Do they have any spikes in NZ?
Yup, they Sure do!!

jrandom
15th July 2004, 20:00
Road spikes are simply not an option for motorcycles, imagine going from 200 + kph to having a burst tyre, not pretty at all.

Always imagined that would be the case. Even the Evil Highway Patrol would surely not be so, well, Evil, as to put the spikes out for bikes.

Hmmm. While we're on the topic, what are the gaps between spikes when a set is fully extended across the road? Do they poke up in a real tight pattern, or would it be possible for a bike to thread its way through the spikes? I seem to recall seeing some potentially bike-tyre-sized gaps the last time the telly showed cops deploying them here.

I think it was on one of those shows where they have a cameraman following a hapless cop around on duty. The poor copper had the spikes halfway across the road when the BG came screaming round the corner in a stolen Evo. Copper just managed to yank them across and duck out of the way before it skidded through and... bang! Pop pop flappity flappity flappity... made for great 'reality TV'.

jrandom
15th July 2004, 20:02
magnetos

Ooooh, ooooh, I got one of them.

FEAR my countermeasures. Muahahahahahahaha!

Might have to go rob a bank now.

Deano
16th July 2004, 07:58
Road spikes are simply not an option for motorcycles, imagine going from 200 + kph to having a burst tyre, not pretty at all.

Even worse would be laying the bike down (for whatever reason -panic/oil/evasive techniques) and sliding on your ass into the spikes....

Now that would really rip your undies :eek5:

ManDownUnder
16th July 2004, 08:17
Even worse would be laying the bike down (for whatever reason -panic/oil/evasive techniques) and sliding on your ass into the spikes....

Now that would really rip your undies :eek5:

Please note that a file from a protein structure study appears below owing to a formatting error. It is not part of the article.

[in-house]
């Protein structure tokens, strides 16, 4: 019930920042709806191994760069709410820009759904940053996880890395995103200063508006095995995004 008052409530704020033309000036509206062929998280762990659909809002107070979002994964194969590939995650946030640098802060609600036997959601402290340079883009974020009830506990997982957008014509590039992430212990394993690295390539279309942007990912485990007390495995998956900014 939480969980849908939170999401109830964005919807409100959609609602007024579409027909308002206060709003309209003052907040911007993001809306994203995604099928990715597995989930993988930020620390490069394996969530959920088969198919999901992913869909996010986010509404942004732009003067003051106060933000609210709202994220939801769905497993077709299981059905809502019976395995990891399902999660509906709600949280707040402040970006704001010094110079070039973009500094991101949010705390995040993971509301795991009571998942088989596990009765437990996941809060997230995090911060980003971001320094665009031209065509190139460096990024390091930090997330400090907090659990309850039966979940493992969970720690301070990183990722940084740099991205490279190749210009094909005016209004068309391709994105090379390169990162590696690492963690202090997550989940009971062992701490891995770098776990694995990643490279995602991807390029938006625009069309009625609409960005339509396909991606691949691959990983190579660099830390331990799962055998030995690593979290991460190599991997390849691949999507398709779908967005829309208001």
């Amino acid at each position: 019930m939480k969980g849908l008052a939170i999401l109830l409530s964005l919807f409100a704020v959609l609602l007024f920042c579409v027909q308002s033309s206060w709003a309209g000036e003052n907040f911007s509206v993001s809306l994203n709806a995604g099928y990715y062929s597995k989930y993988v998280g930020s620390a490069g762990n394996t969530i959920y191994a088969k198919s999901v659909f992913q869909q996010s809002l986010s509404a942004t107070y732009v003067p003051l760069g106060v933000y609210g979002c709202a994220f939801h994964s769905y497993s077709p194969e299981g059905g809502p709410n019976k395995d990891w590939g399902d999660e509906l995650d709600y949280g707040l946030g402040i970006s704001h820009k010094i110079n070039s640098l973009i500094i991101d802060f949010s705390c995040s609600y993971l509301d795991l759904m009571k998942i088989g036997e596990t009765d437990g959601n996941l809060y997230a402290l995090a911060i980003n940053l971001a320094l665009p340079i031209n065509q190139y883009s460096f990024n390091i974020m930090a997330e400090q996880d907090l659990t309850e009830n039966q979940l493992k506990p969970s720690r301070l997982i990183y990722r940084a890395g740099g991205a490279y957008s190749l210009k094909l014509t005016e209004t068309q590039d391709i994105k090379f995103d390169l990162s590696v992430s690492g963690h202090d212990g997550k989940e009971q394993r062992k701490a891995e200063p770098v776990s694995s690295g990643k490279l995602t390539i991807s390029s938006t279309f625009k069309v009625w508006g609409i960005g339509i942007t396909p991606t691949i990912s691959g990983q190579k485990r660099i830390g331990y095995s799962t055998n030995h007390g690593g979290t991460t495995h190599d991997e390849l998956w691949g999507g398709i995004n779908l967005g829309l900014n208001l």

I think a roadblock would be more of a deterrant for a bike...

picture it 200kph+... zinging along the road leaving the cops in your dust and "oooo - a bulldozer and loads of police cars".

I think the decision about stopping or not would be a given.

MDU

Mongoose
16th July 2004, 09:07
Always imagined that would be the case. Even the Evil Highway Patrol would surely not be so, well, Evil, as to put the spikes out for bikes.

Hmmm. While we're on the topic, what are the gaps between spikes when a set is fully extended across the road? Do they poke up in a real tight pattern, or would it be possible for a bike to thread its way through the spikes? I seem to recall seeing some potentially bike-tyre-sized gaps the last time the telly showed cops deploying them here.
.

You would have to be farkin quick at threading your way thru, at the speeds mentioned would you even beable to pick out inividual spikes to thread your way past? :2guns:

spudchucka
16th July 2004, 09:12
Even worse would be laying the bike down (for whatever reason -panic/oil/evasive techniques) and sliding on your ass into the spikes....

Now that would really rip your undies :eek5:
That would be ugly for sure but like jrandom said about the stolen Evo, it would make for great reality TV. Well, bloody funny TV anyway.

Deano
16th July 2004, 09:15
I think a roadblock would be more of a deterrant for a bike...

picture it 200kph+... zinging along the road leaving the cops in your dust and "oooo - a bulldozer and loads of police cars".

I think the decision about stopping or not would be a given.

MDU

You've seen "Vanishing Point", haven't you ?

I remember the original movie when I was a kid - bloody excellent, especially the bit with the naked hottie on the back of the Harley.

ManDownUnder
16th July 2004, 09:44
You've seen "Vanishing Point", haven't you ?

I remember the original movie when I was a kid - bloody excellent, especially the bit with the naked hottie on the back of the Harley.